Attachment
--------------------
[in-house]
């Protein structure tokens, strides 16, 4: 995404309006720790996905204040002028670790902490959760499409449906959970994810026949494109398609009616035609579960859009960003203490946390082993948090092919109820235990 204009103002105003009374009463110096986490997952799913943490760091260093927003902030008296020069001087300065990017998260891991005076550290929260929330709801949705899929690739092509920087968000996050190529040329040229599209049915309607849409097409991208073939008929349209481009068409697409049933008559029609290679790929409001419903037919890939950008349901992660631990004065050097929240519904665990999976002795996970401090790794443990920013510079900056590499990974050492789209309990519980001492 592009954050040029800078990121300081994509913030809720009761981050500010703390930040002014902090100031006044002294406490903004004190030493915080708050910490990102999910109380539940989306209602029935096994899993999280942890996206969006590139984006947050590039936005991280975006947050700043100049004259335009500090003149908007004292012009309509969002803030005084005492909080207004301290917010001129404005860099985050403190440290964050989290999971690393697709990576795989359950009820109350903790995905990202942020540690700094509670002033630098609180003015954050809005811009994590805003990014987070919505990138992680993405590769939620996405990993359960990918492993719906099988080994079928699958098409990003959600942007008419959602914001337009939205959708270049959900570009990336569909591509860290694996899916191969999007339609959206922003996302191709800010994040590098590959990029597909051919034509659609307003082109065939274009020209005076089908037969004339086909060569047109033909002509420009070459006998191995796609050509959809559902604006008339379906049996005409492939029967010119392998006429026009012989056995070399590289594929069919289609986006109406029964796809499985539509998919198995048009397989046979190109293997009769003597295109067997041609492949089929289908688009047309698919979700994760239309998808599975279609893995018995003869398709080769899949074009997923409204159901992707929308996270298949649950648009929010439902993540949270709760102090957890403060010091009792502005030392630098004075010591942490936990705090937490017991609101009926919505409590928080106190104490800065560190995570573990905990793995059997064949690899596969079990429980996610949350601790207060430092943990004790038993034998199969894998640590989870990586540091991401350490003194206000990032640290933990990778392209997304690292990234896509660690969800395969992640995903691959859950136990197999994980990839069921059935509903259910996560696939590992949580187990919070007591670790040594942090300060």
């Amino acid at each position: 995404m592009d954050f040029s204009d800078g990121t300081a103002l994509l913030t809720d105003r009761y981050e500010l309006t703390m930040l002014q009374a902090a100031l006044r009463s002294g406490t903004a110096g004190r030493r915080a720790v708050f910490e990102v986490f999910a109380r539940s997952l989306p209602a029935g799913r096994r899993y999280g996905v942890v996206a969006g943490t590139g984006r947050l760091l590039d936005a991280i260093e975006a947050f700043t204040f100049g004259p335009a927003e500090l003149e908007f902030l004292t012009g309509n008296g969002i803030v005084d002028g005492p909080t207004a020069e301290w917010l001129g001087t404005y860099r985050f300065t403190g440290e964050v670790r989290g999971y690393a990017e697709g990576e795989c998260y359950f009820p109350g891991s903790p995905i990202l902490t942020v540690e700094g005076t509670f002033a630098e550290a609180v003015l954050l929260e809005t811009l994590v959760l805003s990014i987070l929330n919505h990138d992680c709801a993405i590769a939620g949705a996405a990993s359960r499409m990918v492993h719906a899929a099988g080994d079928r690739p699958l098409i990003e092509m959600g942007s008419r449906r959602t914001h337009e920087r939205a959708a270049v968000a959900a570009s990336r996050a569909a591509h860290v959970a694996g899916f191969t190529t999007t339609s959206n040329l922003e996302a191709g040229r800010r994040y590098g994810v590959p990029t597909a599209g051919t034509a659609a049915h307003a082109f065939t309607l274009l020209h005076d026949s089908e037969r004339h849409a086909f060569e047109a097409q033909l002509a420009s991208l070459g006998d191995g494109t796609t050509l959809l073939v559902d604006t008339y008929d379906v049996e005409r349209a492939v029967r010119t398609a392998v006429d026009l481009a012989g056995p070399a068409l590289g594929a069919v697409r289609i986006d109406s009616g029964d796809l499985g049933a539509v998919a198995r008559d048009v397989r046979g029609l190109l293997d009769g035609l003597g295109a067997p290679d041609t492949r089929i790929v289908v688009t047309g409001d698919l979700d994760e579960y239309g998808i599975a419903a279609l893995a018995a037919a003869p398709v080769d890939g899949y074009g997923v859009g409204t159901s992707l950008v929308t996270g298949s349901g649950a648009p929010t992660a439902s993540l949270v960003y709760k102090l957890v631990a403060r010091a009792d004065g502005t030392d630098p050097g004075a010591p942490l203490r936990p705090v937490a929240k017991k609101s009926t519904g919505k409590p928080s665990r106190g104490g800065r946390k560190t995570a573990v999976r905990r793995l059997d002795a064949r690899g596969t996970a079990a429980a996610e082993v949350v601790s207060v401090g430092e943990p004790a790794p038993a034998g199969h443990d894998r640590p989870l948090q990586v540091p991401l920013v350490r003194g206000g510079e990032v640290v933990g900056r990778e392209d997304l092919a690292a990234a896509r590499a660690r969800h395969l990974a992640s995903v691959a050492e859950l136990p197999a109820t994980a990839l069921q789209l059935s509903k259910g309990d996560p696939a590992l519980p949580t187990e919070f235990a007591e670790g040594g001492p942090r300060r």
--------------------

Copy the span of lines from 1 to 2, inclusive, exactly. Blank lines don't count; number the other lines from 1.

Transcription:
[in-house]
């Protein structure tokens, strides 16, 4: 995404309006720790996905204040002028670790902490959760499409449906959970994810026949494109398609009616035609579960859009960003203490946390082993948090092919109820235990 204009103002105003009374009463110096986490997952799913943490760091260093927003902030008296020069001087300065990017998260891991005076550290929260929330709801949705899929690739092509920087968000996050190529040329040229599209049915309607849409097409991208073939008929349209481009068409697409049933008559029609290679790929409001419903037919890939950008349901992660631990004065050097929240519904665990999976002795996970401090790794443990920013510079900056590499990974050492789209309990519980001492 592009954050040029800078990121300081994509913030809720009761981050500010703390930040002014902090100031006044002294406490903004004190030493915080708050910490990102999910109380539940989306209602029935096994899993999280942890996206969006590139984006947050590039936005991280975006947050700043100049004259335009500090003149908007004292012009309509969002803030005084005492909080207004301290917010001129404005860099985050403190440290964050989290999971690393697709990576795989359950009820109350903790995905990202942020540690700094509670002033630098609180003015954050809005811009994590805003990014987070919505990138992680993405590769939620996405990993359960990918492993719906099988080994079928699958098409990003959600942007008419959602914001337009939205959708270049959900570009990336569909591509860290694996899916191969999007339609959206922003996302191709800010994040590098590959990029597909051919034509659609307003082109065939274009020209005076089908037969004339086909060569047109033909002509420009070459006998191995796609050509959809559902604006008339379906049996005409492939029967010119392998006429026009012989056995070399590289594929069919289609986006109406029964796809499985539509998919198995048009397989046979190109293997009769003597295109067997041609492949089929289908688009047309698919979700994760239309998808599975279609893995018995003869398709080769899949074009997923409204159901992707929308996270298949649950648009929010439902993540949270709760102090957890403060010091009792502005030392630098004075010591942490936990705090937490017991609101009926919505409590928080106190104490800065560190995570573990905990793995059997064949690899596969079990429980996610949350601790207060430092943990004790038993034998199969894998640590989870990586540091991401350490003194206000990032640290933990990778392209997304690292990234896509660690969800395969992640995903691959859950136990197999994980990839069921059935509903259910996560696939590992949580187990919070007591670790040594942090300060």